Debate: If a mom told herself there was no such thing as formula...

Community Leader
Registered: 10-01-2010
Debate: If a mom told herself there was no such thing as formula...
11
Wed, 02-23-2011 - 2:42pm

If mom told herself there was no such thing as formula - do you think that she would struggle thru longer with any problems that came up?

Not to take away the choice, just a change of additude to help a mom get thru the early weeks when she might encounter more problems getting started - or even when baby gets older and other problems might crop up?

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iVillage Member
Registered: 02-23-2011

I appreciate your view.

Community Leader
Registered: 10-01-2010

iVillage Member
Registered: 05-20-2008

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I stopped when it became so incredibly painful when my daughter and son both were tearing me up with their teeth when they turned 10mo.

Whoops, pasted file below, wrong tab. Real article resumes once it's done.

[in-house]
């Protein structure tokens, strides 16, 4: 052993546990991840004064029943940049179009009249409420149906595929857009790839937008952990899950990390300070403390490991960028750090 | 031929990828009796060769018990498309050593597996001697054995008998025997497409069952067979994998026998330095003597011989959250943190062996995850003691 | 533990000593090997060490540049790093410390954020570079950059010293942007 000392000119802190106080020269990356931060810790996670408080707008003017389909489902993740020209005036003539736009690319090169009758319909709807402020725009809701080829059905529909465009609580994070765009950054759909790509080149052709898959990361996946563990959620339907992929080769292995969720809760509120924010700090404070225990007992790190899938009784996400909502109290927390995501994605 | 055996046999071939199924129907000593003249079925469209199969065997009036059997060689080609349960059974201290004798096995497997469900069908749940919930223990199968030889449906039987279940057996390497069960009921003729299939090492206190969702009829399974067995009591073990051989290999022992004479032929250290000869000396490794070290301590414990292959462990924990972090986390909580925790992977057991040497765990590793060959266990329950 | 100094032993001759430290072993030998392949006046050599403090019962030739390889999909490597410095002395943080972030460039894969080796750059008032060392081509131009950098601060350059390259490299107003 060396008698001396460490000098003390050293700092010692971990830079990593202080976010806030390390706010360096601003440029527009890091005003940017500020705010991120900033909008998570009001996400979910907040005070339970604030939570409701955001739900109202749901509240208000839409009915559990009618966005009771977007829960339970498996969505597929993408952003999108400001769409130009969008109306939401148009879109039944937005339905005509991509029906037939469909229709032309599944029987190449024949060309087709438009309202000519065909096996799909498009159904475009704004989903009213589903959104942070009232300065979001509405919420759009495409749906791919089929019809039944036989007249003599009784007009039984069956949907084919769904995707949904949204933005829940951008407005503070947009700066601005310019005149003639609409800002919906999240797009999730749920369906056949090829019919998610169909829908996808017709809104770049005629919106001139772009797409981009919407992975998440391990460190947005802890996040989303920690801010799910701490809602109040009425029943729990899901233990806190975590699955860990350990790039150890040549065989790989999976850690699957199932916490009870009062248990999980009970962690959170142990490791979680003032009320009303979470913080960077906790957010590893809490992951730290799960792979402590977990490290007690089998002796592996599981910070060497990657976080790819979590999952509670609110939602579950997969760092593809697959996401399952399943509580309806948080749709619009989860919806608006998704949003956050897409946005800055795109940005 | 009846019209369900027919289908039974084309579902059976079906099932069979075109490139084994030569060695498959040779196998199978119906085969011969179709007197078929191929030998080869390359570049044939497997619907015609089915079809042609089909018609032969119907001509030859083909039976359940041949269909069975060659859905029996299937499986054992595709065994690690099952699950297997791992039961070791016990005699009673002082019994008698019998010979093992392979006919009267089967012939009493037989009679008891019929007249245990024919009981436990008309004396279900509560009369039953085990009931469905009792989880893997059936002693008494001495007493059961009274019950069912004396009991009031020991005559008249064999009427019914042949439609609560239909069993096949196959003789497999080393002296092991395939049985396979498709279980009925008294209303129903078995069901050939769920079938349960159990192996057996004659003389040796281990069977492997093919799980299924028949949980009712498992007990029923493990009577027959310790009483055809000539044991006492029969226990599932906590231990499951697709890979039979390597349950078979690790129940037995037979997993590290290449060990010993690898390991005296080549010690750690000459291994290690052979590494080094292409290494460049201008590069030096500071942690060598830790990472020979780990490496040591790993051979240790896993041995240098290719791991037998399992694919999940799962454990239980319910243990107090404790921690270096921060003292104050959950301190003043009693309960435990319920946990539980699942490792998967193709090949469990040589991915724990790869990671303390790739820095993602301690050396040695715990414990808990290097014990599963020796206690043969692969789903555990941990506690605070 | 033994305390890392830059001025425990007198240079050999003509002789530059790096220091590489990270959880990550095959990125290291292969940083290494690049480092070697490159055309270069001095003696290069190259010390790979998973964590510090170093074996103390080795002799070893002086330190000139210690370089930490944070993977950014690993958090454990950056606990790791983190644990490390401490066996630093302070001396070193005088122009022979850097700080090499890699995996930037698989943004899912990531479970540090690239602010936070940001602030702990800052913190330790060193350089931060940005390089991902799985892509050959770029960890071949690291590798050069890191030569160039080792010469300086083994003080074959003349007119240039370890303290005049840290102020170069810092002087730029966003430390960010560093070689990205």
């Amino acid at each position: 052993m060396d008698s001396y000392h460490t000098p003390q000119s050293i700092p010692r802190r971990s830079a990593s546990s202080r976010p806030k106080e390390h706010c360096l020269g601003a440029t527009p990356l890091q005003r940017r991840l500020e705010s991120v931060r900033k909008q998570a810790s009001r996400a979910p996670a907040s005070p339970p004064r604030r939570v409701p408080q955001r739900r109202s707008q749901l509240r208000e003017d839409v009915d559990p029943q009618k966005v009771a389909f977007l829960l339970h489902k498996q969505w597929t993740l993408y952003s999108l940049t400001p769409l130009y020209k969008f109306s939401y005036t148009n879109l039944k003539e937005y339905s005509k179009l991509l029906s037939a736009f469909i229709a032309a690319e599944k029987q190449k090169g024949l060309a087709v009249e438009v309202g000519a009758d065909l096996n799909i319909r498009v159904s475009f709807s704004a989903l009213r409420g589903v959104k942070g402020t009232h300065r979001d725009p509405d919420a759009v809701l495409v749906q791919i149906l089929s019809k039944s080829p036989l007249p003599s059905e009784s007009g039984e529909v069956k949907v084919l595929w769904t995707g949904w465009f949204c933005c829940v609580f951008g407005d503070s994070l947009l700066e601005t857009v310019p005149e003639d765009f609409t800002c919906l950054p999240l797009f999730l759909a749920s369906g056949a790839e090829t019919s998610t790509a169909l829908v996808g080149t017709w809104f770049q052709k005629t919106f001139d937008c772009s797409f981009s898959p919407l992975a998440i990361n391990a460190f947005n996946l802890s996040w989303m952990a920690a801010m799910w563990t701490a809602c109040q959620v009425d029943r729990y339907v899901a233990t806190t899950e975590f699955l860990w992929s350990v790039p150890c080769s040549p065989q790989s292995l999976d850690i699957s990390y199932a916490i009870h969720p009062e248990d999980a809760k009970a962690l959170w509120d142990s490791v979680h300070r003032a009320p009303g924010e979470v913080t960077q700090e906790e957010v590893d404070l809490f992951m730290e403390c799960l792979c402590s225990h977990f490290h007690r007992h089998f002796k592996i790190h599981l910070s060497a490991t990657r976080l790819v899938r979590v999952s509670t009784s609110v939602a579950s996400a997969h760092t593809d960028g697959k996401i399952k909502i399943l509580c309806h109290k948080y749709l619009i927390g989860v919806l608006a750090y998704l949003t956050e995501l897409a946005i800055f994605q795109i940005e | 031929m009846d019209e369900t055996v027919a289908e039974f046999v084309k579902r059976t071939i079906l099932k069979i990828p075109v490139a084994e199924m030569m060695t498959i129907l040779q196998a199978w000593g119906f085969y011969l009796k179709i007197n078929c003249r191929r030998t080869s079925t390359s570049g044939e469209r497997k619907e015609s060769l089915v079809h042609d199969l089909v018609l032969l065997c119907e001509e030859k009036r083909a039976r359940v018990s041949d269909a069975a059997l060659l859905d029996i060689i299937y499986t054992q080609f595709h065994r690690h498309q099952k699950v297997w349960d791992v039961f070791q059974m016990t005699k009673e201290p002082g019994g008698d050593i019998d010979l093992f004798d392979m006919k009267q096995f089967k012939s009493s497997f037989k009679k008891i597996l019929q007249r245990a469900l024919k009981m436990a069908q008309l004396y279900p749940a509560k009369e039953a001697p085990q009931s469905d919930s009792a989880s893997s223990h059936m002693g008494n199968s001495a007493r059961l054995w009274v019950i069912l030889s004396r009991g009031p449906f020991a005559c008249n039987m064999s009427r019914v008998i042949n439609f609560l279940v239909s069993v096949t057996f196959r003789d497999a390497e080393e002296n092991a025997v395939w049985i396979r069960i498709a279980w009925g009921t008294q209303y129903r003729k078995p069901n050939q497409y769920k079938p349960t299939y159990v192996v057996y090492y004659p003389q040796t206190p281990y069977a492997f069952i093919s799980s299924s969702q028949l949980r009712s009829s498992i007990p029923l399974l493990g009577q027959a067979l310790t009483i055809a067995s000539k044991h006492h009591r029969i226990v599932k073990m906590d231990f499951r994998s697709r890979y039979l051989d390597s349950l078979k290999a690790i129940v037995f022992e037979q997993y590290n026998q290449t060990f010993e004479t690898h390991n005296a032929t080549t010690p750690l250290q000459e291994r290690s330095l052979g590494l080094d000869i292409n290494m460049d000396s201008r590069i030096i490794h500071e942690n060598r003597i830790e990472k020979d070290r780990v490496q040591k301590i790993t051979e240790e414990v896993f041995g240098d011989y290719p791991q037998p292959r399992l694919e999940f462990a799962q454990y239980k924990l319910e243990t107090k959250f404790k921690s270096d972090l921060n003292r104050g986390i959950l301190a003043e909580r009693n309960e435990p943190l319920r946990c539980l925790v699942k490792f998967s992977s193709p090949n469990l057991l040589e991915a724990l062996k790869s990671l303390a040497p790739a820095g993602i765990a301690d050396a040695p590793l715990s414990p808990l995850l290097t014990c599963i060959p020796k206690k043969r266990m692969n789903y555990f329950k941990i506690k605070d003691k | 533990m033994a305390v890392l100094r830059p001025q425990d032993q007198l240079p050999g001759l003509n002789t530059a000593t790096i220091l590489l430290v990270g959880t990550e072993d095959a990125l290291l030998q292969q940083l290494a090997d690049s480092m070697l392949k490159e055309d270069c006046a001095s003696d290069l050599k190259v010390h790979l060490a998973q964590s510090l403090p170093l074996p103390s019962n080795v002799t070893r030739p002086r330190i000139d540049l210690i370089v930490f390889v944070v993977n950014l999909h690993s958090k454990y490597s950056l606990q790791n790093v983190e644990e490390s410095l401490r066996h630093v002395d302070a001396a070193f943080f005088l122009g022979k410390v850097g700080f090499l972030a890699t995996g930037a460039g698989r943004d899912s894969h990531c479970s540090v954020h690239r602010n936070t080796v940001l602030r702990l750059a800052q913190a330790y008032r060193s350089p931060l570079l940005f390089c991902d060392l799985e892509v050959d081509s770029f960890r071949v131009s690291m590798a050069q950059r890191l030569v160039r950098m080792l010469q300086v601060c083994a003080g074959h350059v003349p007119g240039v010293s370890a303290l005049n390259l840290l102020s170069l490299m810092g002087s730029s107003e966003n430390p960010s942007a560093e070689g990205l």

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Community Leader
Registered: 10-01-2010

I was thinking more on this, and although I have little contact with a large number of young women IRL, we have had 10 babies born into our family within the last 12 years.

One baby BF for 12 months, till mom went back to work.

One baby BF for 3w, but she had a breast reduction, and may have not gotten a full supply. She had FF from birth her previous 3 children. She refused any help, and so got little support to increase her supply. She was a stay-at-home mom.

One baby to a mom who has a severe milk allergy of her own, whose mother BF and who BF her son for 2+ years. She was also a stay-at-home mom.

Two babies, both were FF from birth, BFing was never considered and as far as I know, mom did not have any reason other than she just didn't want to. Mom returned to work after a year.